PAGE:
Light Metal Propellant Hall Thruster

Award Information
Agency: National Aeronautics and Space Administration
Branch: N/A
Contract: NNX09CE07P
Agency Tracking Number: 085135
Amount: $99,991.00
Phase: Phase I
Program: SBIR
Awards Year: 2009
Solicitation Year: N/A
Solicitation Topic Code: N/A
Solicitation Number: N/A
Small Business Information
Busek Co., Inc.
11 Tech Circle, Natick, MA, 01760
DUNS: 185739591
HUBZone Owned: N
Woman Owned: N
Socially and Economically Disadvantaged: N
Principal Investigator
 James Szabo
 Principal Investigator
 (508) 655-5565
 jszabo@busek.com
Business Contact
 Judy Budny
Title: Business Official
Phone: (508) 655-5565
Email: judy@busek.com
Research Institution
N/A
Abstract
Busek proposes to develop light metal Hall Effect thrusters that will help reduce the travel time, mass, and cost of SMD spacecraft. Busek has identified three attractive light metal propellants: magnesium (Mg), zinc (Zn), and a eutectic (Mg/Zn). These metals are plentiful and practical alternatives to Xe and Kr, which are expensive and scarce, and Bi, which is overly condensable and requires a high voltage power processing unit (PPU) to reach velocities of interest. Because Mg and Zn are lightweight, specific impulse > 3000 s will be available with a near term, low voltage PPU, decreasing propellant mass and program and hardware costs. Both metals have favorable ionization properties, implying high efficiencies are possible. Mg can also be combusted with water in a rocket, enabling a multi-mode propulsion system where the Hall thruster and rocket share propellant. The availability of a high thrust impulsive mode can greatly decrease delta V and trip times for SMD spacecraft. These light metals are non-toxic and solid at room temperature. They can be stored and fed to a thruster as a wire. For Zn and Mg/Zn, liquid distribution is also feasible. Life testing will be low cost because the light metals are inexpensive and self pumping; they will condense on the vacuum chamber wall. Vapor pressure curves suggest minimal spacecraft interactions. In-situ propellant production is also possible. Mg, for example, can be extracted from Martian regolith using solar energy. The key innovation in this proposal is the use of light metals to fuel a Hall thruster. In Phase I, Busek will design and demonstrate a wire based light metal feed system that will be integrated with an existing 1-2 kW bismuth vapor Hall Effect thruster. Busek will then demonstrate a Mg, Zn, or Mg/Zn discharge and measure its operating parameters. Finally, Busek will lay out a dedicated thruster and feed system to be built and tested in Phase II.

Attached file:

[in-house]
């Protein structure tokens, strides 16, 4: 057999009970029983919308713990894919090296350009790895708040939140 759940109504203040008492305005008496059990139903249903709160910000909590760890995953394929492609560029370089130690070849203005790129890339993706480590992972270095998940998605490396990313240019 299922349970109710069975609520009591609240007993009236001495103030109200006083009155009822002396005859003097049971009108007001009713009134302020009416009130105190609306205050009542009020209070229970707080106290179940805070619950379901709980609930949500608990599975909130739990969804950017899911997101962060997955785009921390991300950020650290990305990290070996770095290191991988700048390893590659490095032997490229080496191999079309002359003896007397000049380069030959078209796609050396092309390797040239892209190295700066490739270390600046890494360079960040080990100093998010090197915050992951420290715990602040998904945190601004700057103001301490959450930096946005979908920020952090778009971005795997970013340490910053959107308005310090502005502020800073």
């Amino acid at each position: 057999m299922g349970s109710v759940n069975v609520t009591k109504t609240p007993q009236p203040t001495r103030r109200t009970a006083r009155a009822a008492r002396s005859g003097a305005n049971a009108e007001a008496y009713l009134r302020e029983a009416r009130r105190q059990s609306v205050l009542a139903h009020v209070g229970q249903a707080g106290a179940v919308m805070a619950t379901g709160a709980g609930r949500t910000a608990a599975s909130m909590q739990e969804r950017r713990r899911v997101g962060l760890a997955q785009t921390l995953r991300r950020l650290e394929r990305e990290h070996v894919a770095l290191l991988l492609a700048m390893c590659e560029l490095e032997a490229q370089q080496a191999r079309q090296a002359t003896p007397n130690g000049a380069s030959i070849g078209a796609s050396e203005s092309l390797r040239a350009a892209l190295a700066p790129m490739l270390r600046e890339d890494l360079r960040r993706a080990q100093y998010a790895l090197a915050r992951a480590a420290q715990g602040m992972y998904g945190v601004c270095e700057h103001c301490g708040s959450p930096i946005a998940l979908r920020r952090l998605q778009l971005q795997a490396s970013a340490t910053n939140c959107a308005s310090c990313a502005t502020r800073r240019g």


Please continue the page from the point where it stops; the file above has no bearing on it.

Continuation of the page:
* information listed above is at the time of submission.

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